Arturo Pérez-Reverte


"The Nautical Chart"

(Reviewed by Hagen Baye NOV 7, 2004)

Arturo Perez-Réverte is said to be the author who single handedly got his fellow Spaniards to start buying books again. If his novel, The Nautical Chart, is representative of his writing and story-telling skills, then I see good reason for that.

The main action of The Nautical Chart is a search for sunken treasure, which makes for a fascinating story of mystery and intrigue. Coy, the main character, is a sailor adrift on land, his pilot’s license having been suspended for two years due to an accident that was not his fault. Killing time, he wanders into a maritime auction in Barcelona. He witnesses a hotly contested bidding war over an old nautical chart between a woman he finds himself attracted to and an increasingly agitated fellow who is beside himself with fury when the woman outbids him for the chart.

The woman is Tanger Soto, a curator at the Naval Museum in Madrid. Coy eventually learns that the chart Soto acquires was the one that guided sailors on a ship secretly owned by the Jesuit religious order, the Dei Gloria (The Glory of God), which was sunk off the coast of Spain in 1767 by a pirate ship. Both the Dei Gloria and the pirate ship sank as a result of the violent encounter. The ship’s boy was the sole survivor and he had on him a slip of paper with the coordinates noted for the Dei Gloria’s location just before it went down. Soto’s research gave her reason to believe that the Dei Gloria was bearing something valuable which was never recovered, and she made it her private mission to recover it. She enlists Coy to assist her in what proves to be a difficult and dangerous venture. Despite numerous doubts (particularly about Soto’s true motivations), Coy agrees to assist her.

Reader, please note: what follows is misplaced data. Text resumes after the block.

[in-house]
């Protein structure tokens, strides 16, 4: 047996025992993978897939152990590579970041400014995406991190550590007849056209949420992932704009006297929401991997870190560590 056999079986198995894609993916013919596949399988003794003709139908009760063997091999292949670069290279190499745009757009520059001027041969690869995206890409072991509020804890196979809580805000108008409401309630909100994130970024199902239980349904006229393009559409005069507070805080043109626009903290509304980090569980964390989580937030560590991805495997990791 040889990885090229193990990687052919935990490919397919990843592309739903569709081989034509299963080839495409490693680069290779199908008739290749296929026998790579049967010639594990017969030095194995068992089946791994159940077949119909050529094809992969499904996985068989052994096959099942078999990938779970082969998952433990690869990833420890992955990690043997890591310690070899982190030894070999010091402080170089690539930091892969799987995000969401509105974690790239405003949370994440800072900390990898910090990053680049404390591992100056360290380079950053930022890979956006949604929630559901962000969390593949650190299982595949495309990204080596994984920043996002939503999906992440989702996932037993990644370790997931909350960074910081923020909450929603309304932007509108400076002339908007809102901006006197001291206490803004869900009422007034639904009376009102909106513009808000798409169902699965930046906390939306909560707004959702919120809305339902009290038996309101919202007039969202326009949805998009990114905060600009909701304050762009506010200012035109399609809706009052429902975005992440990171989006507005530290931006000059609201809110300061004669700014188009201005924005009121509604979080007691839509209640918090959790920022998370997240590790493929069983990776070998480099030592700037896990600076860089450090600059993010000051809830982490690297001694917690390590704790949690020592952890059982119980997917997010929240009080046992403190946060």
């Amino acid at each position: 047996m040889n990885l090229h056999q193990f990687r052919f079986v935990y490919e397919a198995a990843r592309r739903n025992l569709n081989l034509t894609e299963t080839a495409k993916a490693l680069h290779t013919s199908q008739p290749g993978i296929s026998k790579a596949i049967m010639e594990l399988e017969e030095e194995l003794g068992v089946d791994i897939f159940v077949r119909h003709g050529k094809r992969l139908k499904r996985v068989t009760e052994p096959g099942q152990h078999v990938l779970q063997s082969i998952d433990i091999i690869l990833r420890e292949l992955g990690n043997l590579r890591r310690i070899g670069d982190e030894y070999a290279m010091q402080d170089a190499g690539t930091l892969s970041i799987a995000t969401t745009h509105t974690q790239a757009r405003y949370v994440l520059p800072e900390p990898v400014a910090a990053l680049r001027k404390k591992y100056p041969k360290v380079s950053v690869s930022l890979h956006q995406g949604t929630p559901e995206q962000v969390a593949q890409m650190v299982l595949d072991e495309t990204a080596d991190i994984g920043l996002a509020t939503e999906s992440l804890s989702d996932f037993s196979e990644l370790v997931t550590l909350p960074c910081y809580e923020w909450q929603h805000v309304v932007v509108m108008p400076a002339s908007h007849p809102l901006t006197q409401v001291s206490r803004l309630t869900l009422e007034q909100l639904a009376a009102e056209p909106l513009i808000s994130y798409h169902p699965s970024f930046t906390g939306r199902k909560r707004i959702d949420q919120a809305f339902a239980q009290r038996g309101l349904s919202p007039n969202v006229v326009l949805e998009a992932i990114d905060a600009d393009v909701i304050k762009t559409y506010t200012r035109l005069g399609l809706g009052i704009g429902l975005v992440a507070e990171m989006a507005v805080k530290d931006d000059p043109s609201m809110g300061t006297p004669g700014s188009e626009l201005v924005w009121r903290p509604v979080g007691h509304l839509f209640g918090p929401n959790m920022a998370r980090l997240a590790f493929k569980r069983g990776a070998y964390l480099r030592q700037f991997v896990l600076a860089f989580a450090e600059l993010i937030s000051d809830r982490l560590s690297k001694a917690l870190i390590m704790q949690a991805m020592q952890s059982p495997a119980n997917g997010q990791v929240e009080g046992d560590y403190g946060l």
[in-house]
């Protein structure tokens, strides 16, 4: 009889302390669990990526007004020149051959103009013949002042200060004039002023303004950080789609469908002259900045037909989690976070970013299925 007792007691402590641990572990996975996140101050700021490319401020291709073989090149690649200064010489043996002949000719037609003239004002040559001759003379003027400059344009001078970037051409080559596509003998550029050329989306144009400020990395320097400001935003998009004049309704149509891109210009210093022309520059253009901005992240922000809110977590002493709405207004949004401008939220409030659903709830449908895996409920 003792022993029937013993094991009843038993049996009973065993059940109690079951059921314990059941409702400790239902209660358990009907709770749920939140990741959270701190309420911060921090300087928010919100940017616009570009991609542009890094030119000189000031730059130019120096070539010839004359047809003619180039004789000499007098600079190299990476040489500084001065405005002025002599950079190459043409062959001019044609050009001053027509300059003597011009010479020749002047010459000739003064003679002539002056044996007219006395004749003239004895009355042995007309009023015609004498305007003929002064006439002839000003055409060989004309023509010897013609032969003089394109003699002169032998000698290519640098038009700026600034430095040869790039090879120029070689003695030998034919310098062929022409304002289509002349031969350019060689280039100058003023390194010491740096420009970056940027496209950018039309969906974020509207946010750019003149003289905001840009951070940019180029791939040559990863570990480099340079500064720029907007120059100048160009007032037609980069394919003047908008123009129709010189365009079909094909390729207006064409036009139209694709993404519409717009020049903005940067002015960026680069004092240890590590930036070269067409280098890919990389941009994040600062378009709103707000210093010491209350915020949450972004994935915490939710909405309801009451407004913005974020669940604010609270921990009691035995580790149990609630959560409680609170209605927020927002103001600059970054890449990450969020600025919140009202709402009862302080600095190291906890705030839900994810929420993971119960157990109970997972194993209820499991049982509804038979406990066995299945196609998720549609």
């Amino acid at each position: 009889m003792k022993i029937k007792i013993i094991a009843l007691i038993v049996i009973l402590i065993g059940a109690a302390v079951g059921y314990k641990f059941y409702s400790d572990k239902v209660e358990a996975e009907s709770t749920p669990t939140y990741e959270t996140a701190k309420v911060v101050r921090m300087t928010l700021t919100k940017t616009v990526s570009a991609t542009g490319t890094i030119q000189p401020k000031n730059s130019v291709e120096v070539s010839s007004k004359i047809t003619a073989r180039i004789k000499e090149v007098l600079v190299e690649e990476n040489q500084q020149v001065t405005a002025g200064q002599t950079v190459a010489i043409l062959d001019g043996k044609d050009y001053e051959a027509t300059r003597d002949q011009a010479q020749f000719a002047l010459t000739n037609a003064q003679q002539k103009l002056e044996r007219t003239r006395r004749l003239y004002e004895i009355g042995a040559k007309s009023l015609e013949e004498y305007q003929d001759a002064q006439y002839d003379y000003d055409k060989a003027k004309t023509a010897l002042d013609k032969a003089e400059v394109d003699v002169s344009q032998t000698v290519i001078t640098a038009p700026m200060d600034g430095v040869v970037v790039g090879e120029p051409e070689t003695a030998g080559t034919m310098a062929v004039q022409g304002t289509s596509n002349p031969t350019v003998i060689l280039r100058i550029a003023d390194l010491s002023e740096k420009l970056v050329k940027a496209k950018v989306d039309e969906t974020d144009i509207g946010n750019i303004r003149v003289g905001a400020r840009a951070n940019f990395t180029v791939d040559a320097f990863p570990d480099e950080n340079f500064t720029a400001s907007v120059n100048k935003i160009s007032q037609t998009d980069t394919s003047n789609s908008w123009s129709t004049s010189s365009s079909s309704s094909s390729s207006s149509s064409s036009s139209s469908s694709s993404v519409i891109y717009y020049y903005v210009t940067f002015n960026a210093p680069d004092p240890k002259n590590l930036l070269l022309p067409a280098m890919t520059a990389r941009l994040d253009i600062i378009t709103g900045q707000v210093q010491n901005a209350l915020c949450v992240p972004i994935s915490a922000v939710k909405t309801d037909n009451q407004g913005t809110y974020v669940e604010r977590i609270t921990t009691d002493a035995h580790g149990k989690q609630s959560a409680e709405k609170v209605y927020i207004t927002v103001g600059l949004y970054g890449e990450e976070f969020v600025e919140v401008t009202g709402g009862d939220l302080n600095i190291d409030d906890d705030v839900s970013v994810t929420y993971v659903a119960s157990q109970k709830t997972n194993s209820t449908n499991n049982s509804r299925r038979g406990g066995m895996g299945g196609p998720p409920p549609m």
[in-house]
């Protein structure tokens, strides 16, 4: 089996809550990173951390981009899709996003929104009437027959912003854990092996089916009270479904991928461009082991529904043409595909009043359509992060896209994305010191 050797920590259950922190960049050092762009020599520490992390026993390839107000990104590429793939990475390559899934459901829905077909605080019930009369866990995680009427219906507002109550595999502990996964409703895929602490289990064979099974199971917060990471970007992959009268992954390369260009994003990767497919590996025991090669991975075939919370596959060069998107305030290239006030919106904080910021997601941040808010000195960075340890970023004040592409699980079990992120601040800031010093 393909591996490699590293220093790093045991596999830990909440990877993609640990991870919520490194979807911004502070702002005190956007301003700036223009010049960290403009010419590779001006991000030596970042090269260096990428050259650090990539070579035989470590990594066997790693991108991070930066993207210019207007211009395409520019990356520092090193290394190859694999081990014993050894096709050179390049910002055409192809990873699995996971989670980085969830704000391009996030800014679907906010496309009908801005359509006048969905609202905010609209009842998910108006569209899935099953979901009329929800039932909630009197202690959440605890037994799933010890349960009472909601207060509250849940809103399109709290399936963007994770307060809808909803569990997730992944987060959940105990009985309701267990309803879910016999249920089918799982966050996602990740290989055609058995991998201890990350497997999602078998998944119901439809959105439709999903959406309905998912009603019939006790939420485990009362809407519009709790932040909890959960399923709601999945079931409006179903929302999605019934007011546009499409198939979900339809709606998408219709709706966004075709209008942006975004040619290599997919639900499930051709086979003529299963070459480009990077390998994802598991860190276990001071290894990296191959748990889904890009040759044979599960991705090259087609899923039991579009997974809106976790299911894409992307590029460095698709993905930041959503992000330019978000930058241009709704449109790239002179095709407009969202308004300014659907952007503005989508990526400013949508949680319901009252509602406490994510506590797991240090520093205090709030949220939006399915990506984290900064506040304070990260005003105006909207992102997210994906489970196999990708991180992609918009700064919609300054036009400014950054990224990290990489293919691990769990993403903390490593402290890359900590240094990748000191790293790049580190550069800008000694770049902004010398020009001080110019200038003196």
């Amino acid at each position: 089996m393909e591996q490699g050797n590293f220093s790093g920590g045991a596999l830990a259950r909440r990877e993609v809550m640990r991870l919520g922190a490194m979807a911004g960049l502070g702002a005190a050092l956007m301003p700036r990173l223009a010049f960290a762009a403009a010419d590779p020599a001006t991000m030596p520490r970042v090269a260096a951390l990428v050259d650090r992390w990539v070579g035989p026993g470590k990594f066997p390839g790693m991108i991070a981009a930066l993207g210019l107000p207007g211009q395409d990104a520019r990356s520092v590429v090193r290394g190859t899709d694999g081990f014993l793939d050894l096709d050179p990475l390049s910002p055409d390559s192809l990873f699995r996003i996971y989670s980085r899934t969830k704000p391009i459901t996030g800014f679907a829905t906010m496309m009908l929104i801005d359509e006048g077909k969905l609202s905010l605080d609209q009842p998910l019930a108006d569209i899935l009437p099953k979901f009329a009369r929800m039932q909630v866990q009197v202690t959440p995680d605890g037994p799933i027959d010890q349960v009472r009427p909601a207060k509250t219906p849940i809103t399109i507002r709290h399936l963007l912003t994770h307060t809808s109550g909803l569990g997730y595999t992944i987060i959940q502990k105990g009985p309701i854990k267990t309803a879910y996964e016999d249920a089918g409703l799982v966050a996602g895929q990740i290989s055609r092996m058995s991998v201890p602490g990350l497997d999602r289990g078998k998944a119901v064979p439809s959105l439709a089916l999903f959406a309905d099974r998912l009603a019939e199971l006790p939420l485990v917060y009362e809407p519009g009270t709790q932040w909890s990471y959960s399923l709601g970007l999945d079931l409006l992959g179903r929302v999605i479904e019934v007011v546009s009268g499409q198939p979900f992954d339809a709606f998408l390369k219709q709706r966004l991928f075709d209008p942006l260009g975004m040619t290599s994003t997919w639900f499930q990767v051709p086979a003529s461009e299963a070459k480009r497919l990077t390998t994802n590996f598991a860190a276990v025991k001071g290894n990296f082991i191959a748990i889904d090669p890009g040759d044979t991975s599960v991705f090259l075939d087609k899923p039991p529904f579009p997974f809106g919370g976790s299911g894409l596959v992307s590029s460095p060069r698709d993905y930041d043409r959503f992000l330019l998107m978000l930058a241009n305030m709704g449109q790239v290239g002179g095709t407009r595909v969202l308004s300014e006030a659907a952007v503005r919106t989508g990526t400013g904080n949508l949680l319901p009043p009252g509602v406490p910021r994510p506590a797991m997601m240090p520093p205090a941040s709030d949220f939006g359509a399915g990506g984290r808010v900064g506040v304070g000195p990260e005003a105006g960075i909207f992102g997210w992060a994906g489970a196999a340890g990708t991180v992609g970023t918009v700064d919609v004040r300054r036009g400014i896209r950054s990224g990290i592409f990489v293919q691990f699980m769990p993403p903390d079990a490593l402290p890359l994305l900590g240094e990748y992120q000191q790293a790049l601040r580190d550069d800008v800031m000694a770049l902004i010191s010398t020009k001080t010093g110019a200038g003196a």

The loser to Soto at the auction for the chart is a Nino Palermo, reputed to be an unscrupulous treasure hunter, whose firm Deadman’s Chest is based in Gibraltar. Palermo claims that Soto learned of the existence of the Dei Gloria’s treasure from him and he insists on a piece of any resulting find, which insistence is backed by threats that Palermo and the thugs in his employ appear ready, willing and able to carry out.